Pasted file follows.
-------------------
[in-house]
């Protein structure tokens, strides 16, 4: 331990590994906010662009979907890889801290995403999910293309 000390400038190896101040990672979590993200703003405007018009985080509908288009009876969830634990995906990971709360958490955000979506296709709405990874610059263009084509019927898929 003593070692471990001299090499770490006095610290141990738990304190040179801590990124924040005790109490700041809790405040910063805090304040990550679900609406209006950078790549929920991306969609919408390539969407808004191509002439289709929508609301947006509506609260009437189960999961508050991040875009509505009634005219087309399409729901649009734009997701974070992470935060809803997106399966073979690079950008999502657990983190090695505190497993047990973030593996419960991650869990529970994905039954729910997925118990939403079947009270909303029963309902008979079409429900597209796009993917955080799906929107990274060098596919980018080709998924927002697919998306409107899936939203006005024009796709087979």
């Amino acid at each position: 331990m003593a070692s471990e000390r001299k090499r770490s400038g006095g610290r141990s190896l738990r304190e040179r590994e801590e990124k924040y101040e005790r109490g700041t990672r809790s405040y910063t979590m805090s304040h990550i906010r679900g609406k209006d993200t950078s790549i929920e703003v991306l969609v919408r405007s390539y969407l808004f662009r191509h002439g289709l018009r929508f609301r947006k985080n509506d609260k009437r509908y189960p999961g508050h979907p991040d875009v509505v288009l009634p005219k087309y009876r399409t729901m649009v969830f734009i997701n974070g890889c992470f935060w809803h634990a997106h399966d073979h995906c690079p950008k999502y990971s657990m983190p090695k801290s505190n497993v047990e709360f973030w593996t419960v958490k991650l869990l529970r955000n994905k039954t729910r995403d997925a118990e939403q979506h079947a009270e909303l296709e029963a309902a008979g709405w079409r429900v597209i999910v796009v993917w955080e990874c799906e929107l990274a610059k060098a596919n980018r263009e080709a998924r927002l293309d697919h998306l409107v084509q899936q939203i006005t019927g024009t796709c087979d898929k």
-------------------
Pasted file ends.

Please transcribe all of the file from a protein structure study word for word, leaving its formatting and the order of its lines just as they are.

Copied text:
[in-house]
């Protein structure tokens, strides 16, 4: 331990590994906010662009979907890889801290995403999910293309 000390400038190896101040990672979590993200703003405007018009985080509908288009009876969830634990995906990971709360958490955000979506296709709405990874610059263009084509019927898929 003593070692471990001299090499770490006095610290141990738990304190040179801590990124924040005790109490700041809790405040910063805090304040990550679900609406209006950078790549929920991306969609919408390539969407808004191509002439289709929508609301947006509506609260009437189960999961508050991040875009509505009634005219087309399409729901649009734009997701974070992470935060809803997106399966073979690079950008999502657990983190090695505190497993047990973030593996419960991650869990529970994905039954729910997925118990939403079947009270909303029963309902008979079409429900597209796009993917955080799906929107990274060098596919980018080709998924927002697919998306409107899936939203006005024009796709087979």
């Amino acid at each position: 331990m003593a070692s471990e000390r001299k090499r770490s400038g006095g610290r141990s190896l738990r304190e040179r590994e801590e990124k924040y101040e005790r109490g700041t990672r809790s405040y910063t979590m805090s304040h990550i906010r679900g609406k209006d993200t950078s790549i929920e703003v991306l969609v919408r405007s390539y969407l808004f662009r191509h002439g289709l018009r929508f609301r947006k985080n509506d609260k009437r509908y189960p999961g508050h979907p991040d875009v509505v288009l009634p005219k087309y009876r399409t729901m649009v969830f734009i997701n974070g890889c992470f935060w809803h634990a997106h399966d073979h995906c690079p950008k999502y990971s657990m983190p090695k801290s505190n497993v047990e709360f973030w593996t419960v958490k991650l869990l529970r955000n994905k039954t729910r995403d997925a118990e939403q979506h079947a009270e909303l296709e029963a309902a008979g709405w079409r429900v597209i999910v796009v993917w955080e990874c799906e929107l990274a610059k060098a596919n980018r263009e080709a998924r927002l293309d697919h998306l409107v084509q899936q939203i006005t019927g024009t796709c087979d898929k």